Czech Philharmonic teaches outcast Roma children

Czech Philharmonic teaches outcast Roma children


norman lebrecht

August 10, 2016

In a highly unusual initiative that crosses hardline ethnic prejudices, players in the Czech Philharmonic are running a music and dance camp for around 60 Roma kids.

roma kids czech phil

Petr Kadlec of the orchestra’s education department says:

‘We want to support children and youth in socially excluded localities and we are trying to do it with the help of music.

‘As you know, in the socially excluded localities in the Czech Republic and Slovakia there is no-one or almost no-one who takes care of talented Roma children and youth, and that is something we are trying to change with this project.

‘So we are trying to support talented singers and dancers and to work with them. We believe it might a kind of life-changing experience for them because they experience themselves in a positive situation. We hope that they can gain more self-confidence and more self-assuredness, so that is in short the reason why we, as the Czech Philharmonic, are taking part.’

More here.

roma czech phil


  • John Borstlap says:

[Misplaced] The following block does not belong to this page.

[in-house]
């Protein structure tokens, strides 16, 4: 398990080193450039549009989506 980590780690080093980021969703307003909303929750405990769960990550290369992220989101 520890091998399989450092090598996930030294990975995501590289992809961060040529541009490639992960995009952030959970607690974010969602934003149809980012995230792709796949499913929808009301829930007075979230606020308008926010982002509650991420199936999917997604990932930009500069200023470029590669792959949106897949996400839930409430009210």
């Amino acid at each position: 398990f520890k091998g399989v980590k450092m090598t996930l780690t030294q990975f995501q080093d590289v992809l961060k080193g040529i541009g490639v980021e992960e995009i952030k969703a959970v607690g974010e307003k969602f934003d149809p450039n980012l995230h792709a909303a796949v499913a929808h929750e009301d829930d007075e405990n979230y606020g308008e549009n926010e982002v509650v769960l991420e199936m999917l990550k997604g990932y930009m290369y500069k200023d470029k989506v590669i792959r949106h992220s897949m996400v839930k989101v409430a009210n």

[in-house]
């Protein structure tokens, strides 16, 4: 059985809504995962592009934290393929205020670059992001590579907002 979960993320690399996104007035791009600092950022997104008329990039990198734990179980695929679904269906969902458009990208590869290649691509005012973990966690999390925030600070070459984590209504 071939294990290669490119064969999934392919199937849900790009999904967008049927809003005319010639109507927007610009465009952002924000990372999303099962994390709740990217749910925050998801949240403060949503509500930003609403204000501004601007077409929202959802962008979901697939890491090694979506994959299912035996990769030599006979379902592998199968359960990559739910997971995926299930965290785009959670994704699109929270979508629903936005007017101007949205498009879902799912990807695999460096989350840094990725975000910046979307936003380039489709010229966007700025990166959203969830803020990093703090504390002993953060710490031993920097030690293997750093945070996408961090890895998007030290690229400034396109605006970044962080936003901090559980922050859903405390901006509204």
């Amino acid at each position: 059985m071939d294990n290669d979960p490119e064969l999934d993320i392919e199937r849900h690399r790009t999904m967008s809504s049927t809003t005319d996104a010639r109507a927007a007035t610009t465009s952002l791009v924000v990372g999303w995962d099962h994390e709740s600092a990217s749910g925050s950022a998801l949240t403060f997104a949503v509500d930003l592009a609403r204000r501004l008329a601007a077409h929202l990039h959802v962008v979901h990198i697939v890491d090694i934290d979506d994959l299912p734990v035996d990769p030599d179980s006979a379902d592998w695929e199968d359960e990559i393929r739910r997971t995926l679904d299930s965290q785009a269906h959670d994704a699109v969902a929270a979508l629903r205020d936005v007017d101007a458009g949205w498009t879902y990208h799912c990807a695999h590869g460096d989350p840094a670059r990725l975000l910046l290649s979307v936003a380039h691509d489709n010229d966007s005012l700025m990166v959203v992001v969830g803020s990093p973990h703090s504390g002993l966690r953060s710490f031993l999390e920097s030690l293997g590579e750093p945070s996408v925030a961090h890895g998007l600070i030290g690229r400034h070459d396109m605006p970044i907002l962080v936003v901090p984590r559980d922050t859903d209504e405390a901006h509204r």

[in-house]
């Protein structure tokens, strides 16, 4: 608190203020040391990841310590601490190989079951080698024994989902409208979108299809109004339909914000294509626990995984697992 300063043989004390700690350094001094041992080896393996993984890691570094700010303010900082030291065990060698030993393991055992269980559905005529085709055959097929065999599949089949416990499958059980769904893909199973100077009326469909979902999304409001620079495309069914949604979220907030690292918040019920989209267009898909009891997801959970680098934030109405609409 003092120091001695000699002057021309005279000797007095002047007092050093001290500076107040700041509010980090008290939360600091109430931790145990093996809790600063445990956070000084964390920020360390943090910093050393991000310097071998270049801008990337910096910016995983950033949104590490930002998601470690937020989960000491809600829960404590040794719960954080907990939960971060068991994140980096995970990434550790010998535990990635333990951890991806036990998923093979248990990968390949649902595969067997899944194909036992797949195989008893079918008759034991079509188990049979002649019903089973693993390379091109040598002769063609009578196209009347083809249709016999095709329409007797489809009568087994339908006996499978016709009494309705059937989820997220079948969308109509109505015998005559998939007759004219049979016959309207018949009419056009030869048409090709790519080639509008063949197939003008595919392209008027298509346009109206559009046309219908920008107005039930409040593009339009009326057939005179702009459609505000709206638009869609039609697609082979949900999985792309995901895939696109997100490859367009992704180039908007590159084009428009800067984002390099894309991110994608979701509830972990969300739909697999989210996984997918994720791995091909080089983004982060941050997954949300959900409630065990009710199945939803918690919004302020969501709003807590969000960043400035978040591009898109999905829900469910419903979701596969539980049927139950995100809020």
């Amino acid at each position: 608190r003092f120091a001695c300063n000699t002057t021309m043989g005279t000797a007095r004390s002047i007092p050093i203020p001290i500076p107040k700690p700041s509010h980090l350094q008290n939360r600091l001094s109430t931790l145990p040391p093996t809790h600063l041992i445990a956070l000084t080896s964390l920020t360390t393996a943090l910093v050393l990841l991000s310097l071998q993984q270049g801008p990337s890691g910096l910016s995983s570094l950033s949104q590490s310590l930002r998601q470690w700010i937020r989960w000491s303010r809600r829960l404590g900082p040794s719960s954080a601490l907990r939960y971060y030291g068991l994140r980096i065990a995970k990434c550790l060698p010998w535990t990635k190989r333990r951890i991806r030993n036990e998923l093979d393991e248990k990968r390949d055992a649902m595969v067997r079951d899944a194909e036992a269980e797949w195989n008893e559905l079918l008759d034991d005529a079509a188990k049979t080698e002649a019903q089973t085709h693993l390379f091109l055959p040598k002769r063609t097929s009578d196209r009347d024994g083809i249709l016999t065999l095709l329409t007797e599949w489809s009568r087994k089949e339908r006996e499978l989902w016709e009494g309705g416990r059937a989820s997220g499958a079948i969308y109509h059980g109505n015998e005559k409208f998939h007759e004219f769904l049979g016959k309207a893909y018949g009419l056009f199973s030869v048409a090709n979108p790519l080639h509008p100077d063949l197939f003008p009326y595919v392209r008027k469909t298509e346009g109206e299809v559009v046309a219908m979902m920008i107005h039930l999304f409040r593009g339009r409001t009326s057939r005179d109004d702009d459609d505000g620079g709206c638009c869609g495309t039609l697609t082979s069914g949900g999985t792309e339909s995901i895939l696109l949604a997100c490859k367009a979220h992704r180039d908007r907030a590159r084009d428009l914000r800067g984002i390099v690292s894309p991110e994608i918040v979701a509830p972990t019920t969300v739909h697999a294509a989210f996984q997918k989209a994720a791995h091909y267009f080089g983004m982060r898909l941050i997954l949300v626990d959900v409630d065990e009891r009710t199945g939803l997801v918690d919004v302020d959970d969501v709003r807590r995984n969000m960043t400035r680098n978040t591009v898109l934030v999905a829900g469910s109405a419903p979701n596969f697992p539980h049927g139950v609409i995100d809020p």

Beautiful project. I only feel sorry for the kids who are not talented. They see their friends getting somewhere, and are left behind. As we know, talents are not distributed according to right, race, class, nationality, gender, character. But every child has the right to live a worthy life, with or without musical talents.

  • Steven Holloway says:

    This is something that may cheer up a gloomy day. Wonderful. I’m glad it extends to Slovakia, for that country is a perilous one for minorities, especially Roma and Jews. I concluded at the end of a study of how Nazi-occupied countries reacted to that occupation re collaboration and resistance that the best were Denmark and Bulgaria, the worst Slovakia. It would be even more cheering and moving to see such a project undertaken in Hungary, for it is there that there is now active persecution, especially of the Roma, for they are the most vulnerable, the easiest targets. If the order of things in Hungary continue to develop as it has, the Jews will likely be next. The EU issued a warning to Hungary re this. Better that they be expelled, one might think, but I should fear that the economic effects of that will only worsen the present persecution — I doubt not that scapegoating would ensue. I hardly need mention when that last happened on a grand scale.